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Quartz weekend brief—Dorsey’s distortion field, kinky couture, ISIL’s oilmen

By Quartz

One of the most audacious gambles in Silicon Valley today has nothing to do with technology.

Twitter’s appointment of co-founder Jack Dorsey as CEO challenges some fundamental tenets of corporate governance. The troubled business is turning to Dorsey to reverse its fortunes, via deep cost cuts and a shift in strategy. Like his hero, Steve Jobs, Dorsey has the chance to rescue the company he helped create. Also like Jobs, he plans to do it while remaining CEO of the other company he created in the meantime: movie studio Pixar in Jobs’ case, payments firm Square in Dorsey’s.

Never one to give less than 200%, Dorsey will not only remain CEO of Square while trying to rescue Twitter; he will do it while Square launches its IPO—a grueling process in which investors clamor for as much time with executives as possible.

It’s a measure of Silicon Valley’s reality-distortion field that many people believe in Dorsey’s ability to pull off this improbable double-act. Everybody is eager to anoint the next Steve Jobs. And maybe that will be Dorsey. But outside the Valley, not many corporations would take such a gamble with management.

Moreover: Unlike Jobs, who was banished from Apple for more than a decade, Dorsey served as Twitter’s chairman in between stints as CEO. His success now would expose the ineffectiveness of corporate boards. What good is a board if a man can do nothing as its chairman but saves the company as CEO—part-time, to boot?

If Dorsey succeeds, then, it might prompt people to ask: What do all those other bosses, in the Valley and beyond, do all day? And why are directors and CEOs paid so much again? That really would be a world-changing breakthrough.—Jason Karaian

Five things on Quartz we especially liked

Meet Berlin’s couturier of kink. Jenni Avins walked into the Butcherei Lindinger expecting to find a conventional fetish store. Instead, she found a highly specialized fashion business with a sophisticated global clientele. She explores the intimate relationship between fashion, sex, power, identity, and the tragic, complex history of Berlin.

Europe’s refugee-only soccer teams. Soccer is one of the few cultural forces uniting the hundreds of thousands of asylum seekers from Africa and the Middle East. Aamna Mohdin talks to the players of teams such as FC Lampedusa and Liberi Nantes, which offer their members—especially those who came over alone—a sense of achievement, and of family.

Is China’s government complicit in a massive savings scandal? Over 200,000 people lost their money in the collapse of Fanya Metal Exchange six months ago. Zheping Huang interviews some of them, and discovers that the government, which promoted investments in Fanya, is now indifferent to their plight.

The story of the world economy is about to be up-ended. For the last 30 years, global growth has been premised on a fast-growing China. Matt Phillips explains how the coming Chinese slowdown will affect everything from emerging-market currencies to, possibly, US borrowing costs, showing just how closely it’s all interconnected.

El Salvador’s profit-making, risk-taking morticians. The country now has the highest murder rate on earth, and its undertakers are making a killing—but also getting themselves killed. Jack Aldwinckle interviews the denizens of San Salvador’s Instituto de Medicina Legal, the city morgue.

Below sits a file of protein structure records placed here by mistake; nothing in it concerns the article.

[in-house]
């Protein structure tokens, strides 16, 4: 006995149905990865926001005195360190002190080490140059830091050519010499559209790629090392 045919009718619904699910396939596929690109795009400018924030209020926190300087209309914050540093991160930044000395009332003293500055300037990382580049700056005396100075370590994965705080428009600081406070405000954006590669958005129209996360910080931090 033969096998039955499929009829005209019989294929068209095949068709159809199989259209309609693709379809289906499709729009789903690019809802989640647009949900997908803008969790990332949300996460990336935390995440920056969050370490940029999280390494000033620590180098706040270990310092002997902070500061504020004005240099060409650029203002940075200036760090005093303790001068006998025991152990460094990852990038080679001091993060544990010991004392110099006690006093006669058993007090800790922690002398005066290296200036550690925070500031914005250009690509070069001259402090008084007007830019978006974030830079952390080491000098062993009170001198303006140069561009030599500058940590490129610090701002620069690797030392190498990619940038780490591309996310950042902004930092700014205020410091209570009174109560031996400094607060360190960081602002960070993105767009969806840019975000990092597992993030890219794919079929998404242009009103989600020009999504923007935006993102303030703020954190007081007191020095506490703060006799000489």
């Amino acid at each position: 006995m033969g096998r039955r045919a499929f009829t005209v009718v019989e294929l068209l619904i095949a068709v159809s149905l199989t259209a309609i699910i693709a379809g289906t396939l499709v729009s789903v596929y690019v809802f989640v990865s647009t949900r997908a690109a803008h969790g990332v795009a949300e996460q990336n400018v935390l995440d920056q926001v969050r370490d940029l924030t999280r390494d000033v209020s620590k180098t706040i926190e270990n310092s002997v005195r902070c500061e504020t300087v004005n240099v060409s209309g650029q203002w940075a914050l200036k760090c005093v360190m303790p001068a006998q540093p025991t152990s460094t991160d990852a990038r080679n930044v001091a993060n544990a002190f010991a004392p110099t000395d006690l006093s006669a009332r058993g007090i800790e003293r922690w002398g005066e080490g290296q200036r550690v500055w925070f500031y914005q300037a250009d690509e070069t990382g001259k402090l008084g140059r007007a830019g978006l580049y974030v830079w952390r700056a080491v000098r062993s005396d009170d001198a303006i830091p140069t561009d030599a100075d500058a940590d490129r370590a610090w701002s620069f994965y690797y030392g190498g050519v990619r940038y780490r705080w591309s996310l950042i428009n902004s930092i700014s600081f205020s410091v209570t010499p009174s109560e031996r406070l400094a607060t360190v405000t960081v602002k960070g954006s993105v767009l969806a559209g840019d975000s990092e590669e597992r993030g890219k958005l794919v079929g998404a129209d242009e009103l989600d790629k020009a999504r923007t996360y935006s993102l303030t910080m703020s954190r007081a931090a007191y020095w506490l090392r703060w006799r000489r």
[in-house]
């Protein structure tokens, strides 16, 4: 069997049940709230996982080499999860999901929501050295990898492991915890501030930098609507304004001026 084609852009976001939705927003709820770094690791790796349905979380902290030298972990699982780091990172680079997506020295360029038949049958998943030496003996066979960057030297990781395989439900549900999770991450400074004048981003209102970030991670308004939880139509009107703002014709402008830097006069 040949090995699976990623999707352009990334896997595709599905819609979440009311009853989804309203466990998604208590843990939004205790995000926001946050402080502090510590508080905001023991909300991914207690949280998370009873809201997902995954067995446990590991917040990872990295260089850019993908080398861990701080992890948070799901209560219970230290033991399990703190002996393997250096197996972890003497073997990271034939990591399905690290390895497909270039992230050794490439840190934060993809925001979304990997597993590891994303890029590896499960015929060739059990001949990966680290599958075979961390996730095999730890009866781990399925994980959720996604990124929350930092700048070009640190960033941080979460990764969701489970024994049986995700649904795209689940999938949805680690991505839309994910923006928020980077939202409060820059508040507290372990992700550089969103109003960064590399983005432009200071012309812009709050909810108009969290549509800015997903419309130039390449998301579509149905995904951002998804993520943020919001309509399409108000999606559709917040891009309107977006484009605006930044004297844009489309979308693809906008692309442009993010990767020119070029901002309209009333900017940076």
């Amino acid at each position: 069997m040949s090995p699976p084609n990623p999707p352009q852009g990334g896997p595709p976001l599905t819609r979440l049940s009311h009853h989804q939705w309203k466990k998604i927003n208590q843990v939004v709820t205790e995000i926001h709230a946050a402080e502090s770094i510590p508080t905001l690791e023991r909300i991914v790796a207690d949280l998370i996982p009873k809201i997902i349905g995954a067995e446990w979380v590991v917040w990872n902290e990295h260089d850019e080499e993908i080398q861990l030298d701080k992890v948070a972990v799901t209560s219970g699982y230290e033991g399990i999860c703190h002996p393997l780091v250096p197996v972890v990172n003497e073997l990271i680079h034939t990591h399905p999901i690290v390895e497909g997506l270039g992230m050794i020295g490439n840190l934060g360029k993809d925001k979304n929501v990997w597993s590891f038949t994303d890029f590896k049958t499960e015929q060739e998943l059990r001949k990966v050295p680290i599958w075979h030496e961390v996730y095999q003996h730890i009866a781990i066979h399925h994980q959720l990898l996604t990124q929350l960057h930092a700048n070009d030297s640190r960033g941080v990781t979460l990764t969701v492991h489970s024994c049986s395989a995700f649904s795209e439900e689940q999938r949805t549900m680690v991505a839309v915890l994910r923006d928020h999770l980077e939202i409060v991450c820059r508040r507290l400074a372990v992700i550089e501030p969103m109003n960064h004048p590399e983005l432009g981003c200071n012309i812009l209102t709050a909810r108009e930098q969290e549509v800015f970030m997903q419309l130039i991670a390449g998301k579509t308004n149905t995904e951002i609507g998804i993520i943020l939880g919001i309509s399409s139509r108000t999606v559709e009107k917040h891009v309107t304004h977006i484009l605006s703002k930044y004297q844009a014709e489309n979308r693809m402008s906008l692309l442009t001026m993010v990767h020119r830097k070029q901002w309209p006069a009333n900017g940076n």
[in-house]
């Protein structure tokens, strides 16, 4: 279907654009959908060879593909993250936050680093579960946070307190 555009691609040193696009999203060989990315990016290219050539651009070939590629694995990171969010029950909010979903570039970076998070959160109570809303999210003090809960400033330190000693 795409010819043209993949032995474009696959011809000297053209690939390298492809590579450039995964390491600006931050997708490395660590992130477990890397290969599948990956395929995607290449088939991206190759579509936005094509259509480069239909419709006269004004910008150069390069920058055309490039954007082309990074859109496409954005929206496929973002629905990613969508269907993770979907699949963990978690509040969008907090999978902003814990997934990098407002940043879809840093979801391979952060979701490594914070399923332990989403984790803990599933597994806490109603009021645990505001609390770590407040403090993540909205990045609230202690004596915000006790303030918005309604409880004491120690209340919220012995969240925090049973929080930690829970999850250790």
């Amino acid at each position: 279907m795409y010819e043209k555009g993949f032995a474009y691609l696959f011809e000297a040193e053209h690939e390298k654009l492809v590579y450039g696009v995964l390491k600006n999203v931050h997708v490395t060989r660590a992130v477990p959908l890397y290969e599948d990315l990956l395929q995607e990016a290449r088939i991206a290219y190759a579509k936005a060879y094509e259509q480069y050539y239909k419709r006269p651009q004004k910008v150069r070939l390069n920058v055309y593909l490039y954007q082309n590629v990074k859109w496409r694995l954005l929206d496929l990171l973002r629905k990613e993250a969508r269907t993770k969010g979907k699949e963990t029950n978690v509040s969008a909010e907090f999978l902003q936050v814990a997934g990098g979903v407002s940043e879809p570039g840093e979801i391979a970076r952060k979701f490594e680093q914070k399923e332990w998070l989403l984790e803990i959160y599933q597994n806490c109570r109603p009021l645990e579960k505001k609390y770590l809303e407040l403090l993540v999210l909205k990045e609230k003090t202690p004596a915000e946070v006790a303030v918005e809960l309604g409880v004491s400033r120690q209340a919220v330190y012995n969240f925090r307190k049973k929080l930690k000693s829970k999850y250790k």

Five things elsewhere that made us smarter

The oilmen of the Islamic State. The key to ISIL’s strength in Syria is a monopoly on local oil production that it runs with remarkable professionalism. Even the rebels fighting the Islamists have to buy their oil from them. If you don’t have a Financial Times subscription, do what it takes to get around the paywall for this revealing investigation of the source of ISIL’s economic clout.

Are emergency rooms sexist? Women have a higher burden of proof to meet than men when reporting pain, and the result can be life-threatening. In the Atlantic, Joe Fassler’s account of a terrifying trip to the emergency room with his wife details a criminally under-discussed phenomenon.

Who is Tom Wolfe? In Vanity Fair, Michael Lewis chronicles with unabashed fandom the man in the white suit, the inventor of New Journalism, the Southerner who one day started writing like a bat out of hell. Lewis finds Wolfe’s greatest attribute to be his power of observation, especially when turned on the dissonance of high society. Leonard Bernstein hosting the Black Panthers for cocktails, anyone?

Being Richard Nixon. Twitter won’t seem so shallow and simplistic a medium after you read this account in Vox by playwright Justin Sherin of how he created a Twitter account—@dick_nixon—and, through reading obsessively about Nixon’s past, learned to tweet as if the ex-president were alive today. The lesson: even in 140 characters, to be Nixon, you have to really know Nixon.

The inner lives of animals. Scientists usually caution against reading human-like emotions and feelings when we watch how animals behave. Tim Flannery, reviewing two books for the New York Review, proposes a counter-narrative: In their interactions both with each other and with us, animals’ emotional states are a lot more like ours than perhaps we’re even comfortable acknowledging.

Our best wishes for a relaxing but thought-filled weekend. Please send any news, comments, kinky couture designs, and Richard Nixon aphorisms to hi@qz.com. You can follow us on Twitter here for updates throughout the day.

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